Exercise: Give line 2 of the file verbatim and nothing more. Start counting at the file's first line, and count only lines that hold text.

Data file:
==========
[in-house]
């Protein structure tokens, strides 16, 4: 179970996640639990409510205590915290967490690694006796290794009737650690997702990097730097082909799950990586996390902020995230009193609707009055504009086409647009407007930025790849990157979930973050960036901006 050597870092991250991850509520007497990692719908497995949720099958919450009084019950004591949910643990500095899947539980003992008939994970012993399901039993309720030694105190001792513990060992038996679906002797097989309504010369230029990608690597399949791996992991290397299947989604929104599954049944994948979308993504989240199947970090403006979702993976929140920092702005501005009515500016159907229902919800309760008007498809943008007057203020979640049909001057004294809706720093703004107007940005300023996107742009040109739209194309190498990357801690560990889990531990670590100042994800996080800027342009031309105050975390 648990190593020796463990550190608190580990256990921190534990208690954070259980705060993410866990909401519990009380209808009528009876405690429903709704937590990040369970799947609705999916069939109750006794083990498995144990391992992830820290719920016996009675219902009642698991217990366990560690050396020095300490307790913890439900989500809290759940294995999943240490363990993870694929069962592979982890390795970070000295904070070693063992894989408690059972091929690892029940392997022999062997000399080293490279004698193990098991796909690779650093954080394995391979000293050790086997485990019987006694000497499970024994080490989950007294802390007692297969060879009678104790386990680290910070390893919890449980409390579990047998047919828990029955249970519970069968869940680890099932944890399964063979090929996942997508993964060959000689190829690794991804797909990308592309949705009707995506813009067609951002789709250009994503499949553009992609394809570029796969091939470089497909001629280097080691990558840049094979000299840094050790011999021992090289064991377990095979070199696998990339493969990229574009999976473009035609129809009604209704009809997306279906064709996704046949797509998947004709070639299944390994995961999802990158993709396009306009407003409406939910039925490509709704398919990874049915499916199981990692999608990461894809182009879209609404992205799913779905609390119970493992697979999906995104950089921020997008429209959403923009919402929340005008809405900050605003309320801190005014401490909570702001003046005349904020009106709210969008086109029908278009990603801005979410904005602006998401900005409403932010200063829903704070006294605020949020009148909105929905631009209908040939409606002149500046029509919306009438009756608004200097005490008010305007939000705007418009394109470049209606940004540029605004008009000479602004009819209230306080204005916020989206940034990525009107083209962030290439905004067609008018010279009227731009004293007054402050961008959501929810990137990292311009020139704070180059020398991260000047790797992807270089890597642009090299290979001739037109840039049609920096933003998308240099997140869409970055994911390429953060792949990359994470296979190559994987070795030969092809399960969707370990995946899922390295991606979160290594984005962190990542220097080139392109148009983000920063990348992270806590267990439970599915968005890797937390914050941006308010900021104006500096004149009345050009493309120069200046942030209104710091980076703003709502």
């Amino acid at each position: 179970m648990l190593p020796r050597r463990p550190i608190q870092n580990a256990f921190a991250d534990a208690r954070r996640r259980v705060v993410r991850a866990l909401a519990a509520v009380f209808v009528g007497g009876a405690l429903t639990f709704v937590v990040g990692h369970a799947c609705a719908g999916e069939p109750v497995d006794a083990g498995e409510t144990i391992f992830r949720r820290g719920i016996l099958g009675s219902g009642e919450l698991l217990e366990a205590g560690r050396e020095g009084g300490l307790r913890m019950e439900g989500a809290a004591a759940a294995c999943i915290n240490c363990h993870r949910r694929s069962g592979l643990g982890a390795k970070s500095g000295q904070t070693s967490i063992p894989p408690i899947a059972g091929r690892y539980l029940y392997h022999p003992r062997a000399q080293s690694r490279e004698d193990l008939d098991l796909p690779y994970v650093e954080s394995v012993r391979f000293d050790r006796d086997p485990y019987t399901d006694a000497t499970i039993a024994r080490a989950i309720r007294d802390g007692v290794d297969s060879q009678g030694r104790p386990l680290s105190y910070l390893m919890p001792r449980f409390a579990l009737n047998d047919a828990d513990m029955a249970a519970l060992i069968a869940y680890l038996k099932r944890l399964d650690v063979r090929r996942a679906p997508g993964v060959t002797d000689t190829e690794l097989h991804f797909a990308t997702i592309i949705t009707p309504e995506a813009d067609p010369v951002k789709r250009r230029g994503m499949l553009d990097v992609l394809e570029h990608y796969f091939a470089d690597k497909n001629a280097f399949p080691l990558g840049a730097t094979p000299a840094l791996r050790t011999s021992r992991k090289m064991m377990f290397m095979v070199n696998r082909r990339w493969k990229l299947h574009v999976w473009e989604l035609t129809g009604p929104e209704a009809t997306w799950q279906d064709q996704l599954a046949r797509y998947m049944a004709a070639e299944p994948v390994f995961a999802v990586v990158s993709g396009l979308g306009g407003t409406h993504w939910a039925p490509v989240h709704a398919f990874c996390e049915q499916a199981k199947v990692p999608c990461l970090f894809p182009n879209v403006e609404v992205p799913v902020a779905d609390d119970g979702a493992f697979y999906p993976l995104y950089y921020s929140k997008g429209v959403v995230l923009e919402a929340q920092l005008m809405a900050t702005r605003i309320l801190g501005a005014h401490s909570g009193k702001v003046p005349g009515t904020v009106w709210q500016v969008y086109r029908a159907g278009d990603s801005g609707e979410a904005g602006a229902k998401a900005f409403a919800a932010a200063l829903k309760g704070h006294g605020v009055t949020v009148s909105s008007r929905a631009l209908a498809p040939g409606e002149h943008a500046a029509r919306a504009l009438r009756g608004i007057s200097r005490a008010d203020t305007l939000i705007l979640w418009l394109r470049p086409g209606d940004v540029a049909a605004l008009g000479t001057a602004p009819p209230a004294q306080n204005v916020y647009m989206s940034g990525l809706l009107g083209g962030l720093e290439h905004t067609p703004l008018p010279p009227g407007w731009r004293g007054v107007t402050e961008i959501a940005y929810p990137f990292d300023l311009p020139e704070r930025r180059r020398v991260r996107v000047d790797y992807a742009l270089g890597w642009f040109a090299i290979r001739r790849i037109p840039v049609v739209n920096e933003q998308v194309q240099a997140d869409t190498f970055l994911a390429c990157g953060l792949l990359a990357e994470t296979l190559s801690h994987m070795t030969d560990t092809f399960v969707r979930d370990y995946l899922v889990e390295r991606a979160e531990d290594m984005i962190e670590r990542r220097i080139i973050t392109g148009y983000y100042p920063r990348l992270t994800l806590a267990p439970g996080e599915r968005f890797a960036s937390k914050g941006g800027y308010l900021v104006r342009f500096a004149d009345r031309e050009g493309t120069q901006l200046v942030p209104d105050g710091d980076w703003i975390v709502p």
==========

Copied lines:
């Protein structure tokens, strides 16, 4: 179970996640639990409510205590915290967490690694006796290794009737650690997702990097730097082909799950990586996390902020995230009193609707009055504009086409647009407007930025790849990157979930973050960036901006 050597870092991250991850509520007497990692719908497995949720099958919450009084019950004591949910643990500095899947539980003992008939994970012993399901039993309720030694105190001792513990060992038996679906002797097989309504010369230029990608690597399949791996992991290397299947989604929104599954049944994948979308993504989240199947970090403006979702993976929140920092702005501005009515500016159907229902919800309760008007498809943008007057203020979640049909001057004294809706720093703004107007940005300023996107742009040109739209194309190498990357801690560990889990531990670590100042994800996080800027342009031309105050975390 648990190593020796463990550190608190580990256990921190534990208690954070259980705060993410866990909401519990009380209808009528009876405690429903709704937590990040369970799947609705999916069939109750006794083990498995144990391992992830820290719920016996009675219902009642698991217990366990560690050396020095300490307790913890439900989500809290759940294995999943240490363990993870694929069962592979982890390795970070000295904070070693063992894989408690059972091929690892029940392997022999062997000399080293490279004698193990098991796909690779650093954080394995391979000293050790086997485990019987006694000497499970024994080490989950007294802390007692297969060879009678104790386990680290910070390893919890449980409390579990047998047919828990029955249970519970069968869940680890099932944890399964063979090929996942997508993964060959000689190829690794991804797909990308592309949705009707995506813009067609951002789709250009994503499949553009992609394809570029796969091939470089497909001629280097080691990558840049094979000299840094050790011999021992090289064991377990095979070199696998990339493969990229574009999976473009035609129809009604209704009809997306279906064709996704046949797509998947004709070639299944390994995961999802990158993709396009306009407003409406939910039925490509709704398919990874049915499916199981990692999608990461894809182009879209609404992205799913779905609390119970493992697979999906995104950089921020997008429209959403923009919402929340005008809405900050605003309320801190005014401490909570702001003046005349904020009106709210969008086109029908278009990603801005979410904005602006998401900005409403932010200063829903704070006294605020949020009148909105929905631009209908040939409606002149500046029509919306009438009756608004200097005490008010305007939000705007418009394109470049209606940004540029605004008009000479602004009819209230306080204005916020989206940034990525009107083209962030290439905004067609008018010279009227731009004293007054402050961008959501929810990137990292311009020139704070180059020398991260000047790797992807270089890597642009090299290979001739037109840039049609920096933003998308240099997140869409970055994911390429953060792949990359994470296979190559994987070795030969092809399960969707370990995946899922390295991606979160290594984005962190990542220097080139392109148009983000920063990348992270806590267990439970599915968005890797937390914050941006308010900021104006500096004149009345050009493309120069200046942030209104710091980076703003709502």